This top-flight museum located at Boeing Field (and sponsored by them) is a paean to every form of flight, flying, and aircraft. The historic Red Barn (Boeing’s first manufacturing building), houses exhibits on early aviation, including the mail bag carried by William E. Boeing and Eddie Hubbard on the first international U.S. Air Mail flight from Vancouver, BC to Seattle in 1919. The exhibit ends with the Boeing 707, which ushered in the jet age. The cavernous Great Gallery features dozens of historic aircraft, many of them hanging from the ceiling as though in flight. Visitors can climb into the cockpit of a real Blackbird, the fastest jet ever made. The Personal Courage Wing tells the stories of fighter aviators in World Wars I and II. And at the Airpark, you can walk through legendary aircraft including the Concorde and the first jet Air Force One, used by presidents Kennedy, Johnson, and Reagan. The simulator exhibit lets you try virtual flight and hang-gliding. The museum’s Space Gallery displays NASA and Russian spacecraft (and mock-ups) and the rocket engine that launched Apollo to the moon.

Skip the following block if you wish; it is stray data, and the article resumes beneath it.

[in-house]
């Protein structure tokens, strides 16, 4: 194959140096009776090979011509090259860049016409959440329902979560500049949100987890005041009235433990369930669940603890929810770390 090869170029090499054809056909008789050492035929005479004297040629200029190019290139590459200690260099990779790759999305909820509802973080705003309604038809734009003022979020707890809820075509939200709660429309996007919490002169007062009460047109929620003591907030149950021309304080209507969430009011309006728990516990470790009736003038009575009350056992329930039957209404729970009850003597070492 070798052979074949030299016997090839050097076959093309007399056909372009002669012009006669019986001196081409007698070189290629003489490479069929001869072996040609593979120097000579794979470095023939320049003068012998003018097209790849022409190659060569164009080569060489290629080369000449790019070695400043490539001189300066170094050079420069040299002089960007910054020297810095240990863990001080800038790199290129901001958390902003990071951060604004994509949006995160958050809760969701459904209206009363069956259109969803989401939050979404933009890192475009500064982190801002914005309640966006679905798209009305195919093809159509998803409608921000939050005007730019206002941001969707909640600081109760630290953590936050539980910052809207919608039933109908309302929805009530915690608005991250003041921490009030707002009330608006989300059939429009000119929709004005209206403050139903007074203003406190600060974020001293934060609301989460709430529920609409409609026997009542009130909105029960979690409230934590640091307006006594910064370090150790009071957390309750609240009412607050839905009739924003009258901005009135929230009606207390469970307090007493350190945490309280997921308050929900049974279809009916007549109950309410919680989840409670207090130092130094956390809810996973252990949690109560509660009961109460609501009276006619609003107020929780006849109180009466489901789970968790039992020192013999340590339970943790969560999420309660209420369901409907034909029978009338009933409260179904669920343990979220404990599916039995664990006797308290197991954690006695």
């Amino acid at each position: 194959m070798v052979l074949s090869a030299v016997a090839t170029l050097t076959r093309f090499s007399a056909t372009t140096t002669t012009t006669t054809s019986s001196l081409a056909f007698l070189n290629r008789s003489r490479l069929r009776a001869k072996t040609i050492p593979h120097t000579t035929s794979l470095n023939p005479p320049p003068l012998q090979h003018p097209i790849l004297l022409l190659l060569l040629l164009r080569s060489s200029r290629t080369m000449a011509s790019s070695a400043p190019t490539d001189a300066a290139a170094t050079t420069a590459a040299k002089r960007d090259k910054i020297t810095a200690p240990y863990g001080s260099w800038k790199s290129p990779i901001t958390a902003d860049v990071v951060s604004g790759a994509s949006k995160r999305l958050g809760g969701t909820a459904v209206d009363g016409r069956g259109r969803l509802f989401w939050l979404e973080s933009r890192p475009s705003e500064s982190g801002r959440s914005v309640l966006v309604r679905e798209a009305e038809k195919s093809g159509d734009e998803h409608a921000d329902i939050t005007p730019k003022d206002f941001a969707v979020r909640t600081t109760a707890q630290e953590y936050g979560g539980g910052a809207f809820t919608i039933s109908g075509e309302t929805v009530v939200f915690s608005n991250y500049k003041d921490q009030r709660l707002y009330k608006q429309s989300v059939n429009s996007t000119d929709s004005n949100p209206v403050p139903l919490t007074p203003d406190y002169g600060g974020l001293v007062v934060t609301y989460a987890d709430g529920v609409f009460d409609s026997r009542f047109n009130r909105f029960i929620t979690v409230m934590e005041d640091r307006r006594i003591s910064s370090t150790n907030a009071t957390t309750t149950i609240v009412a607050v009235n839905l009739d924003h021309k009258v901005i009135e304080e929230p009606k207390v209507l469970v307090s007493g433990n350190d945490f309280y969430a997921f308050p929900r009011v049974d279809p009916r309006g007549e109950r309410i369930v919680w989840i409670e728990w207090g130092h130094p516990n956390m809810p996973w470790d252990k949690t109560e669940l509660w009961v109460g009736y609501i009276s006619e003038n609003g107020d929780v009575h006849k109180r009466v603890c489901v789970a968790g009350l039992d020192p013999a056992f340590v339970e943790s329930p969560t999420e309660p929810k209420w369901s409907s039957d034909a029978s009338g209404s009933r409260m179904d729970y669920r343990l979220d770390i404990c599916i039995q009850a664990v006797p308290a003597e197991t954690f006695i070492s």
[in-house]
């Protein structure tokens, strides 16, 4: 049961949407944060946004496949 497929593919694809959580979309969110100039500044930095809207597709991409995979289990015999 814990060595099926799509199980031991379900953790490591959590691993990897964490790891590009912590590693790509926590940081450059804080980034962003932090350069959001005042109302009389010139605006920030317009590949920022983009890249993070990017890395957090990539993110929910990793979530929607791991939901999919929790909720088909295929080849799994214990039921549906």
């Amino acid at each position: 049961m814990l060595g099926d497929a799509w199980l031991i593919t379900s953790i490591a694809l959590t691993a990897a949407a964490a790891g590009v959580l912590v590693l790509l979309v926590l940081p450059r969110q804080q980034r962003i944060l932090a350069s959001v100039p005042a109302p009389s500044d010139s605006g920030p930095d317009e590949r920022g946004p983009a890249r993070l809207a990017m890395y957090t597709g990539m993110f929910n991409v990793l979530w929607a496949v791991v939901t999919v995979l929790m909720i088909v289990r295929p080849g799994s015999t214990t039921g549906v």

For those wondering why this museum is in Seattle: the history of aviation in this city goes back almost as far back as the Wright Brothers. Since it was founded in 1916, Boeing has been the most important player in the United States’ aerospace industry and Seattle’s economic health and vitality has been closely linked to Boeing’s since that time (though high-tech is now just as important).